“THEMELESS 91” by Peter Gordon
Strap on your thinking cap and have a go at this Fireball themeless. Subscribe if you haven’t already.
Constructor: Peter Gordon
Size: 15 x 15
Ben: The usual excellent Fireball themeless. I think the ones BuzzFeed has been running may have actually displaced these as my favourite freestyle crosswords, but they’re still right up there. (The KAC puzzles also have to be in that conversation, not to mention the Glutton puzzles that Erin’s been reviewing… it’s a good time to be a themeless fan.)
Lena: Yes, yes, and yes. I have a couple Fireball collections on the coffee table and I’ve used up all the themelesses at this point! Peter’s themeless clues can be so brutal, but they’ve definitely improved my ability to parse misdirection quickly.
Ben: I discovered last year that the trick for me to solve a Fireball themeless is to try to look past the clue — just imagine the cleanest fill possible for that spot, and then try to figure out if it could possibly work with the clue. That allowed me to spot JACUZZI, EROSION, DEAD SEA and YOLANDA without much trouble, even though I didn’t know any of the trivia in the clues.
Lena: That was my TAXI CAB (12D: Hailing during a rainstorm?) experience. See also HOPEY (24D: ___-changey (S***h P***n coinage)).
Ben: A lot of high-value Scrabble letters here — three Z’s, two X’s, a Q and a J. All worked in very smoothly, although those beautiful open corners and interlocking triple stacks come at a small price… BOHO (54D: Having unconventional social habits, informally) was really tough — I assume it stands for Bohemian — and I didn’t love ILICH (23A: Carlos the Jackal’s real first name) or PNC Park. No idea what STE means, either. But the flow here is great, so a little stuff like this is a fair price to pay.
Lena: I really liked those chunky corner stacks– especially the one with COLLINS (3D: Gin drink) and ZIN (5D: Dry red, for short)… although I don’t think “dry” when I think Zinfandel…
Ben: NAPHTHA (37D: Volatile petroleum distillate) crossing HASTERT (60A: Turn-of-the-century speaker of the house) is a brutal cross. Thank god I remember some chemistry from high school (see also SELENIC [17A: Containing element #34] and IODIZES [58A: Treats with element #53]). I do think everything here is fair, though.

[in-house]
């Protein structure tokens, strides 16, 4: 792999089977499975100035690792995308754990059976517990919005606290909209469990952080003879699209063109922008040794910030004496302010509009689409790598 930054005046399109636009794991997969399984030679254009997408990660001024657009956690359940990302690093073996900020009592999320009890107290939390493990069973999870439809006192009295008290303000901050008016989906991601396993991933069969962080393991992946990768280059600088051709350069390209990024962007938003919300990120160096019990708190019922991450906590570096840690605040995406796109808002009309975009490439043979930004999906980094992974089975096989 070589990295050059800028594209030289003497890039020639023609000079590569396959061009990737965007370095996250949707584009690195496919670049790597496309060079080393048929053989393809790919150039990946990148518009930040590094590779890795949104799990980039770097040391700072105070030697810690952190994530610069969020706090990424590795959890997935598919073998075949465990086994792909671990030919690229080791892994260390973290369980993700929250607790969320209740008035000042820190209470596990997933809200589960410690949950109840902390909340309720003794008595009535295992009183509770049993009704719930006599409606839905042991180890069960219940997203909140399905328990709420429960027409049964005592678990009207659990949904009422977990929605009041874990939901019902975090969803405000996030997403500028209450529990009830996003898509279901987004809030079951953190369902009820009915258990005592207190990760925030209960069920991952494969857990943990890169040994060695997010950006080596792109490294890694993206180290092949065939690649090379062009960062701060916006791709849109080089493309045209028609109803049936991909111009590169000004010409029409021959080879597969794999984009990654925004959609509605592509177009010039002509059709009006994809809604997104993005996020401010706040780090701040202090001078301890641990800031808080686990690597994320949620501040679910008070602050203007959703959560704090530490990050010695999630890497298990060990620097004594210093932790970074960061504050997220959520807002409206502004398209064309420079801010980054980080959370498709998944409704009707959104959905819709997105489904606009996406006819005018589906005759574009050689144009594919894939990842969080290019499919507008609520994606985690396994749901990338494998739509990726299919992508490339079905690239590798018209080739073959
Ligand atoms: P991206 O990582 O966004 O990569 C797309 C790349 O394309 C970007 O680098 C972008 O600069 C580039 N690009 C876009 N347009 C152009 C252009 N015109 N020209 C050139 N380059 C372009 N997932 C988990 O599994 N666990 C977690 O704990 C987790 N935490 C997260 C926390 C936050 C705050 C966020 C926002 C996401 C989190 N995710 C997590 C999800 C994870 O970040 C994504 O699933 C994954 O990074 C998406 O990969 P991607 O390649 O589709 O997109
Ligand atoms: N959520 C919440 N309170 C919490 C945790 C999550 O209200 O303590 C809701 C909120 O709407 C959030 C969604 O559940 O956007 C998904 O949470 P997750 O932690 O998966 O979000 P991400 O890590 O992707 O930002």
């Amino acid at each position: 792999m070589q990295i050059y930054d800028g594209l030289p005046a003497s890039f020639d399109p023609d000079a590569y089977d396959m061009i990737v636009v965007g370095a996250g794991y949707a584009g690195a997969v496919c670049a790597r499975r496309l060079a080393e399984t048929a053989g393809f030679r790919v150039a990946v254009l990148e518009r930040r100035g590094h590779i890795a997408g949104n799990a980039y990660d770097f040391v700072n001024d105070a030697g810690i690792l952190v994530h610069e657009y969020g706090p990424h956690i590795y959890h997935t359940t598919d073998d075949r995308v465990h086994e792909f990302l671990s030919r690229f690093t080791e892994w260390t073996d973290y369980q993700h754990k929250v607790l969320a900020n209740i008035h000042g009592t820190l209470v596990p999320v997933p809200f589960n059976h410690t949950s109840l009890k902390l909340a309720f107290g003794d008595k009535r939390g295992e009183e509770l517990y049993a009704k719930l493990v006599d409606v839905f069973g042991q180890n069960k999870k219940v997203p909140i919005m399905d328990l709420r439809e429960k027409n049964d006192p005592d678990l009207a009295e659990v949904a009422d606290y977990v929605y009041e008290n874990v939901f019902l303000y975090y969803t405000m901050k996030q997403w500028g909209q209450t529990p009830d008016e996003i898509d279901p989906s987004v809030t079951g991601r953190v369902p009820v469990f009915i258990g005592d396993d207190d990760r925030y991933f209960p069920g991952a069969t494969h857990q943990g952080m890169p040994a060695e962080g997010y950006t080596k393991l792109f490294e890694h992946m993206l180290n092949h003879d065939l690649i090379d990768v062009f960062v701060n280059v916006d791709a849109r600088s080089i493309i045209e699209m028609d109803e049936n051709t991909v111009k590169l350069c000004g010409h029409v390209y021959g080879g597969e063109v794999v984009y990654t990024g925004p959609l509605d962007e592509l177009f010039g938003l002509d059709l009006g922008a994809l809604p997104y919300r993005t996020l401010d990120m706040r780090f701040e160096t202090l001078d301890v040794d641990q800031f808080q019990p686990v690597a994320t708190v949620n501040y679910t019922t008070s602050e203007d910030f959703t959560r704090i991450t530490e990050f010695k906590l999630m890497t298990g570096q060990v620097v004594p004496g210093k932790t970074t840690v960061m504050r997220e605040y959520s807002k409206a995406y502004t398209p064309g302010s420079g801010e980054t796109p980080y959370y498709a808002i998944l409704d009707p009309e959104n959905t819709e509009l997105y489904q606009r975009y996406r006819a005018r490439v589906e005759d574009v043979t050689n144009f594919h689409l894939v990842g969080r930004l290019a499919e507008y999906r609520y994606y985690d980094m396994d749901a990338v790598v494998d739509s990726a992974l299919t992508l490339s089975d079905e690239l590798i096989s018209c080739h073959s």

Lena: Sooo much science! NAPHTHA (hey Peter Broda check out those consonants!), ANTARES, SELENIC, IODIZES, ZOIC, CALYXES… If you’re dtsf (down to scrabblefuck), you gotta be down with science.
Ben: I thought it was weird that 32A: PEACE SYMBOL was clued as an accompanying image on the e-mail. Surely there’s a less obtrusive/obvious way to clue that? It’s all the rage for reducing rage? Something you’ll never see at a Donald Trump rally?
Lena: Yeah, such a weird gimme– why would you just hand over the answer for a nice long entry like that? I expect no mercy from FB themelesses.
Ben: Loved SWEAT EQUITY (26D: Drops from working on the house?) even though that Q took forever to see with the unhelpful crossing TARIQ. ELOPE (45A: Ring up at a low cost?) and CUB (53A: Apprentice) weren’t awesome IMO — they’re valid, I guess, but you really have to squint to make them work. Not my favourite kind of clue.
Lena: I thought that ELOPE clue was one of the best I’d come across for that fill– “ring up” made me think of “shack up” and “lawyer up” so that part worked for me and I thought the whole package was pretty clever. CUB though, not so much. Others I enjoyed were 49D: Flip over (ADORE) and 4D: Item in a jewel box at a garage sale (USED CD) — even thought “jewel box” rather than “jewel case” is a bit of a stretch to forgo the question mark.
Ben: Finally, a shoutout to the excellent clue on LOLITA (46D: 1955 novel featuring a writer named Vivian Darkbloom (which is an anagram of its author’s name) — I thought that was going to be really hard until I hit the end of the clue and remembered Vladimir Nabokov. English degrees rule.